BERLIN (Reuters) - German federal prosecutors on Thursday took over an investigation into the alleged kidnapping last month of a Vietnamese businessman and his companion, citing new evidence that the two were likely to have been taken to the Vietnamese embassy in Berlin before going back to Vietnam.
The chief federal prosecutor’s office said the investigation was focussed on the suspicion of foreign intelligence activity and the unlawful deprivation of liberty.
The probe had previously been under the control of state prosecutors in Berlin.
The German authorities say Vietnam has now withdrawn an extradition request for Trinh Xuan Thanh, who had been seeking asylum in Germany but is wanted in the southeast Asian country on charges of financial mismanagement that caused losses of around $150 million.
Germany on Thursday said it was considering what steps to take after Vietnam failed to honour its demand for his return.
Evidence showed that Thanh and an unidentified woman were dragged into a vehicle on a street in Berlin on Sunday, July 23, prosecutors said in a statement.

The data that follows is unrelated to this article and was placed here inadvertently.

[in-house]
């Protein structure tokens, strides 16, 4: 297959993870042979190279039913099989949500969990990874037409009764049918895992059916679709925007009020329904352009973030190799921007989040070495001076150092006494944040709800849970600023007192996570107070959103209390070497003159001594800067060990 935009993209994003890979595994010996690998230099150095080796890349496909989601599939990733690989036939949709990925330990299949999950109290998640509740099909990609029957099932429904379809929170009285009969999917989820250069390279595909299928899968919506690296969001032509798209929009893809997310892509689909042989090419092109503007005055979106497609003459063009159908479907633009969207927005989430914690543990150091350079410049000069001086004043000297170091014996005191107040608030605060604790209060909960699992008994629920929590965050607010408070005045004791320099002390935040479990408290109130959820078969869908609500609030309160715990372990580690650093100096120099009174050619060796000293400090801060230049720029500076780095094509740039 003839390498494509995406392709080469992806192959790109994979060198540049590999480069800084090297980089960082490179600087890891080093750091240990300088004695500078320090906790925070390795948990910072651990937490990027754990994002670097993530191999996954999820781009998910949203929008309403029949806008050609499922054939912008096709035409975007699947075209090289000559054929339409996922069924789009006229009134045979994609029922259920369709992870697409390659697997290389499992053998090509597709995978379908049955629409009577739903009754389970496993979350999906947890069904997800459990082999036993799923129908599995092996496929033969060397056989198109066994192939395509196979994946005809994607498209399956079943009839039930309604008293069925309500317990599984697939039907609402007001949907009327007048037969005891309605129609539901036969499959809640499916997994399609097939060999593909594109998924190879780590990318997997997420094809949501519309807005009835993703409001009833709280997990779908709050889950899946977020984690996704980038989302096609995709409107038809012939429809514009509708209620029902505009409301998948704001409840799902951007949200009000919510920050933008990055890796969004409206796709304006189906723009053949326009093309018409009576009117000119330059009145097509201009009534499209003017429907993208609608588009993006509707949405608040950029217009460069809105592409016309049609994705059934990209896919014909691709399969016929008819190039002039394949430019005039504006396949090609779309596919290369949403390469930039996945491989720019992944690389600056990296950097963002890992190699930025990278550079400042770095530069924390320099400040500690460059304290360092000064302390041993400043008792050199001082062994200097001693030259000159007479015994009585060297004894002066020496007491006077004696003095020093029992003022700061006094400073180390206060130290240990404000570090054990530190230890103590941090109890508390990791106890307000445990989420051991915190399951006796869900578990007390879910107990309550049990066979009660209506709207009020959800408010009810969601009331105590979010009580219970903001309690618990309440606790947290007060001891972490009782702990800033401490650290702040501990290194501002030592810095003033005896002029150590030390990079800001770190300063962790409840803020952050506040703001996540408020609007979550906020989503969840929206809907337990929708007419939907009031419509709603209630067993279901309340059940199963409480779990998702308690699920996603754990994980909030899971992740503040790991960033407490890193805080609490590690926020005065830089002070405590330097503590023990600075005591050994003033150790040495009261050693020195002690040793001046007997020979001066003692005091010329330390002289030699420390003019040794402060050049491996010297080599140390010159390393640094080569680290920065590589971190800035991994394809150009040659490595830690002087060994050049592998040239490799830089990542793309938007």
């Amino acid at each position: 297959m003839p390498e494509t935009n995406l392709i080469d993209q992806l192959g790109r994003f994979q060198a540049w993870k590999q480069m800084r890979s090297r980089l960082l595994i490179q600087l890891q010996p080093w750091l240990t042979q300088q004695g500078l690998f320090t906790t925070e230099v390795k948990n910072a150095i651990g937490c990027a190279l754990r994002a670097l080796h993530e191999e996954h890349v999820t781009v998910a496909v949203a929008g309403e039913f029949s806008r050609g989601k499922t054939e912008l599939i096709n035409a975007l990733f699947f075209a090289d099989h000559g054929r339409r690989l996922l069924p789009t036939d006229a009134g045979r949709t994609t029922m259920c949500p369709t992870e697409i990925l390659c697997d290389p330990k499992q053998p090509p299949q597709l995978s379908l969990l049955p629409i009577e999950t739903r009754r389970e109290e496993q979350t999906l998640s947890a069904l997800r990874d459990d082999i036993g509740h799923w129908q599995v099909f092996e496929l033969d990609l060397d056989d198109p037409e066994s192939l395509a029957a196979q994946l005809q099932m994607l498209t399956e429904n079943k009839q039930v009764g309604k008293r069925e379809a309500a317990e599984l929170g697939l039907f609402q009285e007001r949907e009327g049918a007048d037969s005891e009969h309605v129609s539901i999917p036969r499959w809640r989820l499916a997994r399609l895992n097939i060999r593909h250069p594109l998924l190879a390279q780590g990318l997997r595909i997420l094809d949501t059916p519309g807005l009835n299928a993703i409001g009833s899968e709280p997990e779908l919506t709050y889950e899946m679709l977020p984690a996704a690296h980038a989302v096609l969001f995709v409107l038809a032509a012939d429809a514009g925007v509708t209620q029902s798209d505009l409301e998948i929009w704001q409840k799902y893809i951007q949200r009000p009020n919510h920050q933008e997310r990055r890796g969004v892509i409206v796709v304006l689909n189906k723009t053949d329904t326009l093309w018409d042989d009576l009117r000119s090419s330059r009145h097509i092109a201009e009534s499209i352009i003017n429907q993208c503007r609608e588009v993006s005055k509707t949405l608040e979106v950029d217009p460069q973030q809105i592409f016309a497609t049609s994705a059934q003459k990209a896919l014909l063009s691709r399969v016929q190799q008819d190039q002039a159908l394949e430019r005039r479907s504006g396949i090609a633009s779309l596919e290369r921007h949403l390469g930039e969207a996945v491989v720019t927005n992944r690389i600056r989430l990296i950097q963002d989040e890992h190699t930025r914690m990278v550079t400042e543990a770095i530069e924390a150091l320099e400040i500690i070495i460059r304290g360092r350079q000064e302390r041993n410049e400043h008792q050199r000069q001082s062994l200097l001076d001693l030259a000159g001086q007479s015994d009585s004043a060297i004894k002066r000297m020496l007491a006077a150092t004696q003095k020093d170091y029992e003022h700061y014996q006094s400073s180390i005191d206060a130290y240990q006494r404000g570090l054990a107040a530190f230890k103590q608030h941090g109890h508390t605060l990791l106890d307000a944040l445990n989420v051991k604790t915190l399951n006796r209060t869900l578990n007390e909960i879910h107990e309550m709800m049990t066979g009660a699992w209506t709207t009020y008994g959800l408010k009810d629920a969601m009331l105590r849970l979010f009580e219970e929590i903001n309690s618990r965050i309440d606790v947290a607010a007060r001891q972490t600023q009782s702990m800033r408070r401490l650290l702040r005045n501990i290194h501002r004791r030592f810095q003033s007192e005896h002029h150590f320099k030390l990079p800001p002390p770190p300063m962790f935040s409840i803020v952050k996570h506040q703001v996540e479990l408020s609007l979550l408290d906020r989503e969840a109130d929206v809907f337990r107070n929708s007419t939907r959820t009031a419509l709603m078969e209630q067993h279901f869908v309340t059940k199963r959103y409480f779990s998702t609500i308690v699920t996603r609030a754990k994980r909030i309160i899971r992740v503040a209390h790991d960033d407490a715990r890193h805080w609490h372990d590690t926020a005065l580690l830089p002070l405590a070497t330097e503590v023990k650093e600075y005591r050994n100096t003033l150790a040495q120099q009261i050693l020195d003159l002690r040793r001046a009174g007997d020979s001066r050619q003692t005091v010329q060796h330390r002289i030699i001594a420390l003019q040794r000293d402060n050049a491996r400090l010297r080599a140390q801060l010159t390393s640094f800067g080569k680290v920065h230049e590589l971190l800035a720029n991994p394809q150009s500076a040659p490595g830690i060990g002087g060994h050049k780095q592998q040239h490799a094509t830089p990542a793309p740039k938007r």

“Given the investigation thus far, it is assumed that the victims were taken to the Vietnamese embassy in Berlin, and from there to Vietnam,” it said.
“Against that backdrop, the federal prosecutor’s office has taken over the investigation,” it added.
Germany’s foreign ministry last week accused Vietnam of abducting Thanh, in a scene reminiscent of Cold War disappearances in the then-divided German capital.
This week, the Germans said they were considering their next steps, noting that Vietnam receives a considerable amount of development aid from Germany.
In 2015, Germany committed 220 million euros (199.25 million pounds) in such aid to Vietnam over two years.
Germany is Vietnam’s biggest trading partner in the European Union, whose members are due to consider approving a free trade agreement with Hanoi.
Thanh had been an executive at state oil company PetroVietnam and became a focus of attention in 2016 when he was found with a luxury Lexus car with a government registration plate.
The businessman appeared on Vietnamese state television last week but it was unclear if he was speaking freely when he said: “I wasn’t thinking maturely and decided to hide and during that time I realised I need to return to face the truth and ... admit my faults and apologise.”
Reporting by Andrea Shalal; Editing by Michelle Martin and Andrew Bolton